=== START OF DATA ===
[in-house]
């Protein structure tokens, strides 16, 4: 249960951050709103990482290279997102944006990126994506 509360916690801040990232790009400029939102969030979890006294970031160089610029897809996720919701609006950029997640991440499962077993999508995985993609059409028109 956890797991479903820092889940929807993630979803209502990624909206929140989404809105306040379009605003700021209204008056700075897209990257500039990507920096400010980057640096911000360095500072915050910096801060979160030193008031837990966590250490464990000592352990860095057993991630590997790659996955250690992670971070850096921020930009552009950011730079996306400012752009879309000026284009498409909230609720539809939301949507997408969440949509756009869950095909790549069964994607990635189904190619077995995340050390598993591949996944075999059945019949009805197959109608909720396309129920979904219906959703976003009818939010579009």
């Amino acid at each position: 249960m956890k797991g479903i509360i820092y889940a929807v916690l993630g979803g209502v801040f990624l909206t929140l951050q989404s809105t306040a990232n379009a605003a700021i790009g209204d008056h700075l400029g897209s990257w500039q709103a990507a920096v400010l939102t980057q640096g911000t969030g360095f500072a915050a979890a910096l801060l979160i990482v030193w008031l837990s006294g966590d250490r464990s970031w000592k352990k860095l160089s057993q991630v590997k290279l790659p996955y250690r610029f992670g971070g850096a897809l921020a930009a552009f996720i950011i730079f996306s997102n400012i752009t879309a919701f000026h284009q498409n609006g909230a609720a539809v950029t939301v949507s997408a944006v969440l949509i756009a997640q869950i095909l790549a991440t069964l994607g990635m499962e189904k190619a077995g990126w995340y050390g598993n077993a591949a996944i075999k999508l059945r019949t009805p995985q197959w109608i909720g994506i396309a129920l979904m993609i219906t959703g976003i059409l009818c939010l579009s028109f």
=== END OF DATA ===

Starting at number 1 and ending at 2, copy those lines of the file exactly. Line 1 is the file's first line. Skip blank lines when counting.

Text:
[in-house]
């Protein structure tokens, strides 16, 4: 249960951050709103990482290279997102944006990126994506 509360916690801040990232790009400029939102969030979890006294970031160089610029897809996720919701609006950029997640991440499962077993999508995985993609059409028109 956890797991479903820092889940929807993630979803209502990624909206929140989404809105306040379009605003700021209204008056700075897209990257500039990507920096400010980057640096911000360095500072915050910096801060979160030193008031837990966590250490464990000592352990860095057993991630590997790659996955250690992670971070850096921020930009552009950011730079996306400012752009879309000026284009498409909230609720539809939301949507997408969440949509756009869950095909790549069964994607990635189904190619077995995340050390598993591949996944075999059945019949009805197959109608909720396309129920979904219906959703976003009818939010579009």